J: For comic fans – I would say to please remember that there are real human beings behind every comic you’re reading, and they’re providing that content to you for free, so if you really love what they do please support them if they have a Kickstarter, Patreon, or tip jar. Every little bit helps and sometimes you’re literally putting food on their table! Have a heart too – if you want to post a criticism or remark please reconsider if what you want to say has any content value. If you wouldn’t say it directly to their face, then don’t post it on their site.

For comic creators – Creators, what you’re doing is HARD. It’s seriously hard work to create comics, promote yourself, and build an audience. There’s no magic key to finding what will draw a crowd and keep them, and there’s a lot of luck involved. What you can do is be consistent with your upload schedule. Even if you feel you’ve got some garbage coming out of your pencil that week, push through it and put something up. It’s really easy to fall into a pity party for yourself when things don’t go as planned, but only give yourself a day for that mess. Then get back on the saddle and crank through your slump!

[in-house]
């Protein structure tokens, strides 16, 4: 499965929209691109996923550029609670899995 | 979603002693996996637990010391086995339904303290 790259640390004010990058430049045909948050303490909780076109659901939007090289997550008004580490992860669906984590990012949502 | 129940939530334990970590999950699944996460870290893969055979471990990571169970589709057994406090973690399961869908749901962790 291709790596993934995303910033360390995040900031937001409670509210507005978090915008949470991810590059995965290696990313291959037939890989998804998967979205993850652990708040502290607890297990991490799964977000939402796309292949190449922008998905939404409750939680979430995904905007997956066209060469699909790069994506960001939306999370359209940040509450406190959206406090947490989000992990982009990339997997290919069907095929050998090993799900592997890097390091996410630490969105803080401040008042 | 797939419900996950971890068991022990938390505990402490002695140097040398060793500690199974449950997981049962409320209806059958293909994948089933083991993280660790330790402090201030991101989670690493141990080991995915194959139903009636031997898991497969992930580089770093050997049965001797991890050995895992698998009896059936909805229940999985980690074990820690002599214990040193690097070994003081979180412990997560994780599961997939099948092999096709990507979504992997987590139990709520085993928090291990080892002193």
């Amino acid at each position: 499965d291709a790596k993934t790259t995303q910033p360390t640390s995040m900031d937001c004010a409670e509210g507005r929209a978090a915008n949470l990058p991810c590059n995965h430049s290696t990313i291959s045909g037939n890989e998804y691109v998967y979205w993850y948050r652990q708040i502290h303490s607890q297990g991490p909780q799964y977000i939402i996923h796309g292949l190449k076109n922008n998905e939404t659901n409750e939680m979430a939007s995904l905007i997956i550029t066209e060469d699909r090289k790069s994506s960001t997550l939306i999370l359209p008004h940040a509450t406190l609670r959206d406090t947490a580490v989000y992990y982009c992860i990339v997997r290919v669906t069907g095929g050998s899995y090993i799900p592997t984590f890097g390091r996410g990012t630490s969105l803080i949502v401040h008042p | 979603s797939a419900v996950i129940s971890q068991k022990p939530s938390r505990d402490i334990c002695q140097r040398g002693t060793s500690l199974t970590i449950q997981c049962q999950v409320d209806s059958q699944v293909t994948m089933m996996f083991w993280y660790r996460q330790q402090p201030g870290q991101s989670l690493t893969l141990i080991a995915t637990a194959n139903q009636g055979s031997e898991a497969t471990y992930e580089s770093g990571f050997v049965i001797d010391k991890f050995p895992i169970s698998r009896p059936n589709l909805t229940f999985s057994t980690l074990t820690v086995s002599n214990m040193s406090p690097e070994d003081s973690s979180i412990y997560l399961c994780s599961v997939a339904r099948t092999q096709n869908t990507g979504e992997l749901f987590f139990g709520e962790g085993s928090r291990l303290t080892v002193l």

D:  Thanks so much, Jen, for the interview :D


If any of you readers have any questions for Jen, make sure to post them below :)

  • NickDA

    Awesome… We would love to fuel your addiction to drawing beefcake if you want to make some sexy pinups/wallpaper of our characters… we want to do a poke fun at those sites that just use beefcake and sexy girls to get visitors to their black and white comics etc :D

    • Hehe, she already has, I just haven’t shown you yet :P

      • NickDA

        What is this extortion!!!! why I oughta!

        • You oughta answer more emails and phone calls :P She’s just made a couple of fan-arts and guest strips that you will get to see during guest week.

          • Yessss allow me to bring in my ilk who demand more shirtless men

          • Well, @NickDA:disqus would also want you to draw cheesecake. Do you know how to do that? ;)

          • Pretty sure I could figure it out haha

  • Adriano #WR

    Ahah, very cool and funny and instructive interview !